The “pale blue dot” — our precious planet Earth — is mostly covered by vast bodies of water — our vital, beautiful oceans.
Oceans are teeming with life and are a fundamental part of our planet’s ecosystem, providing a vibrant connection between land masses and our rivers, lakes and waterways.
However, our oceans’ health is being negatively impacted by pollution, including “Ocean-Bound Plastics” or “OBP.”
Ocean-Bound Plastics and Rivers
In particular, rivers play a significant role in maintaining the health of our ocean ecosystems.
The Ocean Cleanup, a non-profit organization committed to cleaning the planet’s oceans of plastics, estimates that 80 percent of the world’s OBP enters the oceans through 1,000 rivers.
International Day of Action for Rivers 2021
March 14, 2021 is International Day of Action for Rivers, a day dedicated to global communities coming together in the shared commitment of protecting the world’s rivers.
Whether you’re an organizer, participant or supporter, here are the things you should understand as you approach this to keep our rivers clean.
1. Diverting Ocean-Bound Plastics Helps Marine Wildlife
Ocean-Bound Plastics (OBP) running through rivers can have serious negative implications on wildlife and biodiversity. Those OBP disintegrate into microplastic beads that are consumed by marine wildlife and often find their way into human food products.
And it’s growing. In 2019, Nature magazine said plastic waste entering the oceans was expected to increase 10-fold by 2025. It’s a dangerous trend we must reverse.
For those committed to maintaining the health of rivers, there are many opportunities to clean plastic debris and prevent them from making their way to the ocean. Oceanworks identified key points where it’s possible to divert plastics before they reach the ocean.
Ocean-Bound – Collecting plastics within 50 km of the shoreline in a country where waste management programs are still being developed
Waterway – Collecting plastics found in rivers and canals flowing to the sea
Coastal — Collecting plastics on beaches and coastlines
Near-Shore — Collecting material suspended in the shallow or adjacent areas of the ocean that are close but not accumulating on the shoreline
Of course, stopping the flow of plastic to the ocean before it even starts with pre-consumer and post-consumer product recycling is the ideal solution.
2. Local Efforts Can Have Global Impact
Diverting OBP is a global effort. Even if you don’t live near an ocean or river, you can help maintain the health of our waterways.
Lavergne’s Haiti project is a perfect example. In Haiti, Lavergne employs local collectors to recover OBP such as discarded water bottles and deliver them to local collection centers. Those plastics are collected from towns, roadways and informal landfills, as those materials inevitably end up in the canals or rivers flowing towards the ocean.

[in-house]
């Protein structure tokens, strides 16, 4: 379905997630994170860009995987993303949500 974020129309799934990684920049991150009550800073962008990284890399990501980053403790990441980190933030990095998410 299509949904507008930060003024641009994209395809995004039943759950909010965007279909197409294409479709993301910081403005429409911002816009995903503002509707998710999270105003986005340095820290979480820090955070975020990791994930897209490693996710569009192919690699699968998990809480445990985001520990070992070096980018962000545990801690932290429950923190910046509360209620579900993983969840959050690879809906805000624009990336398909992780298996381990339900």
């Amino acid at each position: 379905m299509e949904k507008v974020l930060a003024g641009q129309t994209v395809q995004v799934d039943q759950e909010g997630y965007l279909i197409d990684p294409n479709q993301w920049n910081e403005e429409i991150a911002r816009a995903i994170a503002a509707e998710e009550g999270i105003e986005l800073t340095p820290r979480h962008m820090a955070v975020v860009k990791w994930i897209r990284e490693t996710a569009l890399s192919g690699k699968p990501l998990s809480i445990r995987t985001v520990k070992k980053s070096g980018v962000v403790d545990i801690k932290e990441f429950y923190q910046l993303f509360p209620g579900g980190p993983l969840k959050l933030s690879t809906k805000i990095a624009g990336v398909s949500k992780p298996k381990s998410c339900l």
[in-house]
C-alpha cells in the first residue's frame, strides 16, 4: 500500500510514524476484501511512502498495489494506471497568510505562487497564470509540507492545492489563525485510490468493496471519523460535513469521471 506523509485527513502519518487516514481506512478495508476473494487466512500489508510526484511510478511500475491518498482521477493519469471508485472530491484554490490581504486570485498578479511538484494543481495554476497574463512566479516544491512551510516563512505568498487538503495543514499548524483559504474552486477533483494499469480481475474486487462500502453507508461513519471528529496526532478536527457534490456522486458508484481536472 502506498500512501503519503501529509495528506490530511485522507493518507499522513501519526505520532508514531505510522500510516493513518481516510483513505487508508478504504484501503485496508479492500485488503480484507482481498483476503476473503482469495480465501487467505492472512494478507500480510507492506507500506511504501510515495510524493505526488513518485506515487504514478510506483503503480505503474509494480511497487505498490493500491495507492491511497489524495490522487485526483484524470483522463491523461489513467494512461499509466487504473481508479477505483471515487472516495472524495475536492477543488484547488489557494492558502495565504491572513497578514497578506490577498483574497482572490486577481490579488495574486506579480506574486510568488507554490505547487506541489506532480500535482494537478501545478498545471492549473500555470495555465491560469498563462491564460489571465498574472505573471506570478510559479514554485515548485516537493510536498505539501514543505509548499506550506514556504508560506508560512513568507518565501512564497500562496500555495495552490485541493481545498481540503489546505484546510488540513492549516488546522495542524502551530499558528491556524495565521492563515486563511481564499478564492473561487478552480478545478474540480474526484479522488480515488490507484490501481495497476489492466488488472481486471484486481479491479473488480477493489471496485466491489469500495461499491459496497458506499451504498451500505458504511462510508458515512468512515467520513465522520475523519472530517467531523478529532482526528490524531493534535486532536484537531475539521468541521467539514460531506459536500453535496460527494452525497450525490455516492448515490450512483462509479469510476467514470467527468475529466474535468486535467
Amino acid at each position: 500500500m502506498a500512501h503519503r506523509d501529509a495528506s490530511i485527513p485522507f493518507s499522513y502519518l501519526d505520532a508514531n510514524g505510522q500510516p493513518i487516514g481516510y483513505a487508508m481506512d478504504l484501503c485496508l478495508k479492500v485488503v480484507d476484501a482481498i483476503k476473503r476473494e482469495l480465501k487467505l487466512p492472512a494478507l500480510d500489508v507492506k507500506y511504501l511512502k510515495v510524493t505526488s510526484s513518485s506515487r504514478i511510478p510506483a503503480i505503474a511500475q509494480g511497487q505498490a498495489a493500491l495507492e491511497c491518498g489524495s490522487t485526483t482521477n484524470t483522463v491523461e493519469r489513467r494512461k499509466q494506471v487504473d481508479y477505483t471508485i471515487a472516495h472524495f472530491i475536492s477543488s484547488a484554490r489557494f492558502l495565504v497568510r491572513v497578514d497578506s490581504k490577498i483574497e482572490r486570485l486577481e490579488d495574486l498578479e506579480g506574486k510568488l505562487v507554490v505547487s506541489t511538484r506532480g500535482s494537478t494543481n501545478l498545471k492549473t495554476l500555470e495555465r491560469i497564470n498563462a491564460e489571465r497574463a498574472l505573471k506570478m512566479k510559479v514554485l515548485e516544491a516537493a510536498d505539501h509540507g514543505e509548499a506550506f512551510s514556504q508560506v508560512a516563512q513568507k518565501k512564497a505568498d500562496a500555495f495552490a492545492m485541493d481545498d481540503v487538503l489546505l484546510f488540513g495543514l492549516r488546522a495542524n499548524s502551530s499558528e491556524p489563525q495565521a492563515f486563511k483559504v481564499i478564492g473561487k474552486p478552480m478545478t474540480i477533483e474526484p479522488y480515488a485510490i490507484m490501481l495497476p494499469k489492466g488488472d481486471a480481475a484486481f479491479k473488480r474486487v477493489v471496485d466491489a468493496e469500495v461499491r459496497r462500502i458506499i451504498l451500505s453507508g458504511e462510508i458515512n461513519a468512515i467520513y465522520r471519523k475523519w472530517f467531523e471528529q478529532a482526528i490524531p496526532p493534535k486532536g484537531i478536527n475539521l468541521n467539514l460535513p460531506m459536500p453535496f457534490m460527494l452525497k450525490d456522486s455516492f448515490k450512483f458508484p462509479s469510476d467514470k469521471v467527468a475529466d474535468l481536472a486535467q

Lavergne runs a comprehensive washline in Haiti and employs local people to run the process of shredding, cleaning and sorting the recovered plastics. The resulting plastic flakes are shipped to Lavergne’s Montreal facility to be compounded into Post-Consumer Recycled (PCR) plastics.
Our efforts in Haiti remove those OBP from the environment and give them a new life through our closed-loop system.
3. Clean-up Efforts Enhance Closed-Loop Systems
Lavergne’s OBP recovery process is part of a closed-loop system — a methodology that sees plastics being reused infinitely, creating new products and reducing waste.
Our closed loop process uses every available tool — right from manual collection of ocean-bound plastic in Haiti through to the advanced chemical engineering of Lavergne’s “secret sauce” at our facility in Montreal, Canada — to move closer to “Closing the Tap” and helping to reduce the amount of discarded plastics ending up in our oceans.
4. Partnerships Enhance Your Work
As people and communities plan their activities for the International Day of Action for Rivers, they should also remember the powerful impact of partnerships.
As a growing company committed to plastics recycling, Lavergne has joined forces with like-minded companies to create some great outcomes.
Working with electronics leader HP, Lavergne has created Post-Consumer Recycled (PCR) plastics for ink cartridges and other products such as the HP Dragonfly, the first laptop made from ocean-bound plastics.
Similarly, Lavergne has been working with Dr Pepper Keurig Canada to drive innovation and bring a closed-loop system to a global scale.
A Great First Step — Protecting Our Rivers
By following these best practices, along with prevention, we can pave the way to a more responsible plastic economy.
Participate in International Day of Action for Rivers — check out www.internationalrivers.org to help take action and support our world’s waterways.
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